Hearing loss in the workplace is widely preventable

When you think of workplace hazards, you mind might turn to things like fall risks, electrocutions and similar factors. One that people don't usually think about is noise. Hearing loss is the third most common physical condition classified as chronic in this country. Arthritis and high blood pressure are the only conditions that are more prevalent.

More than 11% of people who work in this country have trouble hearing. Around one-fourth of hearing loss cases are related to working conditions. These cases are preventable if the employees have the proper ear protections, but noise isn't the only risk for hearing loss.

Causes of work-related hearing loss

Exposure to very loud noises, such as explosions, can lead to hearing loss. Even when the noise isn't very loud, there is still a risk. A person who is exposed to noises that register at 85 decibels or higher is at risk of hearing impairment. Around 17% of workers, which equates to approximately 22 million people per year, are exposed to hazardous noise in the workplace.

Ototoxic chemicals and certain solvents can also lead to hearing loss. Some of these are known, but there are some that likely haven't been tied to hearing loss that do have this impact.

Preventing work-related hearing loss

Employers should take steps to reduce risk factors that can lead to hearing loss. When there is inevitable noise, hearing protection is critical. This might be from foam plugs or over-the-ear hearing protection. If the noise is coming from something that can be separated from the workers, barriers can reduce the noise the employees are subjected to.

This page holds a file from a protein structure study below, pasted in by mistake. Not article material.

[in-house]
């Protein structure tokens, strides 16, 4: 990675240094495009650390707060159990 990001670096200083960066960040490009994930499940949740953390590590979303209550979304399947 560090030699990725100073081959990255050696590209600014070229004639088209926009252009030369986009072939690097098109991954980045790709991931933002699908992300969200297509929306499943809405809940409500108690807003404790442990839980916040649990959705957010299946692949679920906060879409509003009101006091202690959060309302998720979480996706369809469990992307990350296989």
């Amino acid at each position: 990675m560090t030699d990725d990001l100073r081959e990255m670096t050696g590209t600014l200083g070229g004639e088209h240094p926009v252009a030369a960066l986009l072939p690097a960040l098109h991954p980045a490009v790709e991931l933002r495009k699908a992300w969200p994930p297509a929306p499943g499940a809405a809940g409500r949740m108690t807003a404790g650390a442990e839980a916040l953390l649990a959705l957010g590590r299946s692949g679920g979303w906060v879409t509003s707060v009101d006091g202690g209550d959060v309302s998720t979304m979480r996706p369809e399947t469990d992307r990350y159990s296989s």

Employees must undergo training on how to use the hearing protection devices that are part of safety protocol. The plan for keeping hearing loss to a minimum should be readily available to all workers in the facility so that everyone knows what steps to take.

Long-term outlook for hearing loss

Sadly, most work-related hearing loss is a life-long condition. This can make it difficult to live a normal life because of the ways that the muted hearing impacts the person. Communication with others can become difficult. Some people suffer from tinnitus, or ringing in the ears, which can be a source of frustration. An inability to hear voices, listen to music, or hear warning signals can all lead to loss of enjoyment of life.

Workers who suffer from work-related hearing loss might need to seek workers' compensation to help cover the medical costs of the condition. They may also qualify for other facets of the program, including partial wage replacement or vocational rehabilitation.

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